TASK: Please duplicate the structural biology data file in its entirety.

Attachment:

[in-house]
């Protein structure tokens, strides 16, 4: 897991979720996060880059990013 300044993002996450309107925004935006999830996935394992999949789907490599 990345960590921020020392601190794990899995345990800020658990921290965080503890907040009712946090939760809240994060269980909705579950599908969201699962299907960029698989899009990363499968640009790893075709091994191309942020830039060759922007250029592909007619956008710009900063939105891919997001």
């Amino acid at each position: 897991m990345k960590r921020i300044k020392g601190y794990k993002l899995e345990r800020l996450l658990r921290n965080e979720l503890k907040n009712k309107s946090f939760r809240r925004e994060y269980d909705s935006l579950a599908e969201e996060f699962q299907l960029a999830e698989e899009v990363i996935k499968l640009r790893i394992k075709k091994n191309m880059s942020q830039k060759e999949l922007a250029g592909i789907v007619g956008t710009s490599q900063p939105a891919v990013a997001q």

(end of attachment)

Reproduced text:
[in-house]
């Protein structure tokens, strides 16, 4: 897991979720996060880059990013 300044993002996450309107925004935006999830996935394992999949789907490599 990345960590921020020392601190794990899995345990800020658990921290965080503890907040009712946090939760809240994060269980909705579950599908969201699962299907960029698989899009990363499968640009790893075709091994191309942020830039060759922007250029592909007619956008710009900063939105891919997001």
């Amino acid at each position: 897991m990345k960590r921020i300044k020392g601190y794990k993002l899995e345990r800020l996450l658990r921290n965080e979720l503890k907040n009712k309107s946090f939760r809240r925004e994060y269980d909705s935006l579950a599908e969201e996060f699962q299907l960029a999830e698989e899009v990363i996935k499968l640009r790893i394992k075709k091994n191309m880059s942020q830039k060759e999949l922007a250029g592909i789907v007619g956008t710009s490599q900063p939105a891919v990013a997001q």